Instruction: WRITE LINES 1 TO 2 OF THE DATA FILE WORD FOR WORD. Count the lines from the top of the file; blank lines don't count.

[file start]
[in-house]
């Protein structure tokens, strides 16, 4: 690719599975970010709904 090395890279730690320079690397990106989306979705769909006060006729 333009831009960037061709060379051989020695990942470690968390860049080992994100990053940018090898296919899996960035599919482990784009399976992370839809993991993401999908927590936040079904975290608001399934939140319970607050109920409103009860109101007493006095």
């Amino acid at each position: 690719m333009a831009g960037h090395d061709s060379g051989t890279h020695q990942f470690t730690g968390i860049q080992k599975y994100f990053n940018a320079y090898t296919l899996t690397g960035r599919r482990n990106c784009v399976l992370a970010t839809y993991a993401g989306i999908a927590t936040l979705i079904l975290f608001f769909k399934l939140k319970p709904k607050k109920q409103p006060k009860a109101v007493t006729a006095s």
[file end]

[in-house]
């Protein structure tokens, strides 16, 4: 690719599975970010709904 090395890279730690320079690397990106989306979705769909006060006729 333009831009960037061709060379051989020695990942470690968390860049080992994100990053940018090898296919899996960035599919482990784009399976992370839809993991993401999908927590936040079904975290608001399934939140319970607050109920409103009860109101007493006095």